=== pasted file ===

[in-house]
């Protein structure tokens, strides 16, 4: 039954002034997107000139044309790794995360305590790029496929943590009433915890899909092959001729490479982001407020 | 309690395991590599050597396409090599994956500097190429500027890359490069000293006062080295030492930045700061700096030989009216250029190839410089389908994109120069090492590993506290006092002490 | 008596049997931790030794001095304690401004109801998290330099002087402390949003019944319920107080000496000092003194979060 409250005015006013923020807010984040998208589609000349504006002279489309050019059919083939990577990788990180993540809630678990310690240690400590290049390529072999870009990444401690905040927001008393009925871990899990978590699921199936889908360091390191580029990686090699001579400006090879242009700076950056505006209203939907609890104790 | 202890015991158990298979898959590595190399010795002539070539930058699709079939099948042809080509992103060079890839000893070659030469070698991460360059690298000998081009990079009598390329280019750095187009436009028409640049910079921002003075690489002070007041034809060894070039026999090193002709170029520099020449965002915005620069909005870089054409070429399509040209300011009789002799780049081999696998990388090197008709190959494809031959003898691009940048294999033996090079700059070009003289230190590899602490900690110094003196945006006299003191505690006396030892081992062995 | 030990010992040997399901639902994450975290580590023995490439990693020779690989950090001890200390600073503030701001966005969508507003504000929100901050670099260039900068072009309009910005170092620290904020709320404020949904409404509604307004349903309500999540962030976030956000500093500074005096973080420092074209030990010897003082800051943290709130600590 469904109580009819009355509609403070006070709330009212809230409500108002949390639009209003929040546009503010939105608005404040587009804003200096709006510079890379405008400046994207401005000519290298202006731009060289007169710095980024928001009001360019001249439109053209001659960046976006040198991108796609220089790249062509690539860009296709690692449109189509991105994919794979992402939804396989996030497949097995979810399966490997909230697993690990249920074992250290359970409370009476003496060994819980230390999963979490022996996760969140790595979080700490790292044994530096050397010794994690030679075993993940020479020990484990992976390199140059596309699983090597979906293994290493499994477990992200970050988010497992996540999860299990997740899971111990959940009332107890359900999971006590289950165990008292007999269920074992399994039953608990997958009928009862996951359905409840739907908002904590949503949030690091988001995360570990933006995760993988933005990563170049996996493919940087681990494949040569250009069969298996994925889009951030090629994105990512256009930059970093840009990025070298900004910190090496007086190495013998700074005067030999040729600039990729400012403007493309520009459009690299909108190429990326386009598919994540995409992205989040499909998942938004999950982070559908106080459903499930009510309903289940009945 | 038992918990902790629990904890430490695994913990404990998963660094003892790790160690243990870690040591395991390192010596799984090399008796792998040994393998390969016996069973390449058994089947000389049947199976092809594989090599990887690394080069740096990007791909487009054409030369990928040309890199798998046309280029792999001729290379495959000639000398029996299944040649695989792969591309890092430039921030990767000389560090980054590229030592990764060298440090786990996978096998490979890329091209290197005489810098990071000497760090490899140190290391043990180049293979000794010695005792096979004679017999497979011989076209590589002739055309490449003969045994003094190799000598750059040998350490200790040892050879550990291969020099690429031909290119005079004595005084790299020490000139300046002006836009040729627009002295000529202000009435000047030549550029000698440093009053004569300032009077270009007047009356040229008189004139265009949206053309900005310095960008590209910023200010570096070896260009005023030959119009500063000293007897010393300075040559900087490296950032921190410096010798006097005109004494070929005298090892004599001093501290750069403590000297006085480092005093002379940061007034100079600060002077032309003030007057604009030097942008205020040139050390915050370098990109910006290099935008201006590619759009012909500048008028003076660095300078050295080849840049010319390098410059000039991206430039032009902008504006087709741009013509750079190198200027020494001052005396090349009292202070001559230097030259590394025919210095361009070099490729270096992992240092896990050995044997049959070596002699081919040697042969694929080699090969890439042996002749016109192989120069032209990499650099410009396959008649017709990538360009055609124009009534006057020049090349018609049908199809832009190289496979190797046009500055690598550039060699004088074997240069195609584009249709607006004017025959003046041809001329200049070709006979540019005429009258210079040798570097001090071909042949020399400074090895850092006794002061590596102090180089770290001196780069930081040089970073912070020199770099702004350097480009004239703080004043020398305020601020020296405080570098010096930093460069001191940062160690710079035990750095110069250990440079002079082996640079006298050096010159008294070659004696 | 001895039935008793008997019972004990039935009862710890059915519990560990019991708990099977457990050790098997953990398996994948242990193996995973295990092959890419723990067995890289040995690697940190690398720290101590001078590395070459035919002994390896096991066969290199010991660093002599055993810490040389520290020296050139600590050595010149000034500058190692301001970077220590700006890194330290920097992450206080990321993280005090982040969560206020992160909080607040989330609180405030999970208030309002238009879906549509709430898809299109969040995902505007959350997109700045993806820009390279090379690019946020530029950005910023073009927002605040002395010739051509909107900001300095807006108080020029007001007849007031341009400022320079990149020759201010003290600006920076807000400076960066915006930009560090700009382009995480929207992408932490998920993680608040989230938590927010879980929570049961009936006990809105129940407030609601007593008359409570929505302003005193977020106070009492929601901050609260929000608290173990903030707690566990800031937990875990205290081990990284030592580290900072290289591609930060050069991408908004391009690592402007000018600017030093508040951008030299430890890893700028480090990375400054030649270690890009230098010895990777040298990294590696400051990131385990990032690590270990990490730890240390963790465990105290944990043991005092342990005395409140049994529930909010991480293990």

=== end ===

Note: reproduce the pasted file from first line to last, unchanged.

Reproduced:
[in-house]
């Protein structure tokens, strides 16, 4: 039954002034997107000139044309790794995360305590790029496929943590009433915890899909092959001729490479982001407020 | 309690395991590599050597396409090599994956500097190429500027890359490069000293006062080295030492930045700061700096030989009216250029190839410089389908994109120069090492590993506290006092002490 | 008596049997931790030794001095304690401004109801998290330099002087402390949003019944319920107080000496000092003194979060 409250005015006013923020807010984040998208589609000349504006002279489309050019059919083939990577990788990180993540809630678990310690240690400590290049390529072999870009990444401690905040927001008393009925871990899990978590699921199936889908360091390191580029990686090699001579400006090879242009700076950056505006209203939907609890104790 | 202890015991158990298979898959590595190399010795002539070539930058699709079939099948042809080509992103060079890839000893070659030469070698991460360059690298000998081009990079009598390329280019750095187009436009028409640049910079921002003075690489002070007041034809060894070039026999090193002709170029520099020449965002915005620069909005870089054409070429399509040209300011009789002799780049081999696998990388090197008709190959494809031959003898691009940048294999033996090079700059070009003289230190590899602490900690110094003196945006006299003191505690006396030892081992062995 | 030990010992040997399901639902994450975290580590023995490439990693020779690989950090001890200390600073503030701001966005969508507003504000929100901050670099260039900068072009309009910005170092620290904020709320404020949904409404509604307004349903309500999540962030976030956000500093500074005096973080420092074209030990010897003082800051943290709130600590 469904109580009819009355509609403070006070709330009212809230409500108002949390639009209003929040546009503010939105608005404040587009804003200096709006510079890379405008400046994207401005000519290298202006731009060289007169710095980024928001009001360019001249439109053209001659960046976006040198991108796609220089790249062509690539860009296709690692449109189509991105994919794979992402939804396989996030497949097995979810399966490997909230697993690990249920074992250290359970409370009476003496060994819980230390999963979490022996996760969140790595979080700490790292044994530096050397010794994690030679075993993940020479020990484990992976390199140059596309699983090597979906293994290493499994477990992200970050988010497992996540999860299990997740899971111990959940009332107890359900999971006590289950165990008292007999269920074992399994039953608990997958009928009862996951359905409840739907908002904590949503949030690091988001995360570990933006995760993988933005990563170049996996493919940087681990494949040569250009069969298996994925889009951030090629994105990512256009930059970093840009990025070298900004910190090496007086190495013998700074005067030999040729600039990729400012403007493309520009459009690299909108190429990326386009598919994540995409992205989040499909998942938004999950982070559908106080459903499930009510309903289940009945 | 038992918990902790629990904890430490695994913990404990998963660094003892790790160690243990870690040591395991390192010596799984090399008796792998040994393998390969016996069973390449058994089947000389049947199976092809594989090599990887690394080069740096990007791909487009054409030369990928040309890199798998046309280029792999001729290379495959000639000398029996299944040649695989792969591309890092430039921030990767000389560090980054590229030592990764060298440090786990996978096998490979890329091209290197005489810098990071000497760090490899140190290391043990180049293979000794010695005792096979004679017999497979011989076209590589002739055309490449003969045994003094190799000598750059040998350490200790040892050879550990291969020099690429031909290119005079004595005084790299020490000139300046002006836009040729627009002295000529202000009435000047030549550029000698440093009053004569300032009077270009007047009356040229008189004139265009949206053309900005310095960008590209910023200010570096070896260009005023030959119009500063000293007897010393300075040559900087490296950032921190410096010798006097005109004494070929005298090892004599001093501290750069403590000297006085480092005093002379940061007034100079600060002077032309003030007057604009030097942008205020040139050390915050370098990109910006290099935008201006590619759009012909500048008028003076660095300078050295080849840049010319390098410059000039991206430039032009902008504006087709741009013509750079190198200027020494001052005396090349009292202070001559230097030259590394025919210095361009070099490729270096992992240092896990050995044997049959070596002699081919040697042969694929080699090969890439042996002749016109192989120069032209990499650099410009396959008649017709990538360009055609124009009534006057020049090349018609049908199809832009190289496979190797046009500055690598550039060699004088074997240069195609584009249709607006004017025959003046041809001329200049070709006979540019005429009258210079040798570097001090071909042949020399400074090895850092006794002061590596102090180089770290001196780069930081040089970073912070020199770099702004350097480009004239703080004043020398305020601020020296405080570098010096930093460069001191940062160690710079035990750095110069250990440079002079082996640079006298050096010159008294070659004696 | 001895039935008793008997019972004990039935009862710890059915519990560990019991708990099977457990050790098997953990398996994948242990193996995973295990092959890419723990067995890289040995690697940190690398720290101590001078590395070459035919002994390896096991066969290199010991660093002599055993810490040389520290020296050139600590050595010149000034500058190692301001970077220590700006890194330290920097992450206080990321993280005090982040969560206020992160909080607040989330609180405030999970208030309002238009879906549509709430898809299109969040995902505007959350997109700045993806820009390279090379690019946020530029950005910023073009927002605040002395010739051509909107900001300095807006108080020029007001007849007031341009400022320079990149020759201010003290600006920076807000400076960066915006930009560090700009382009995480929207992408932490998920993680608040989230938590927010879980929570049961009936006990809105129940407030609601007593008359409570929505302003005193977020106070009492929601901050609260929000608290173990903030707690566990800031937990875990205290081990990284030592580290900072290289591609930060050069991408908004391009690592402007000018600017030093508040951008030299430890890893700028480090990375400054030649270690890009230098010895990777040298990294590696400051990131385990990032690590270990990490730890240390963790465990105290944990043991005092342990005395409140049994529930909010991480293990």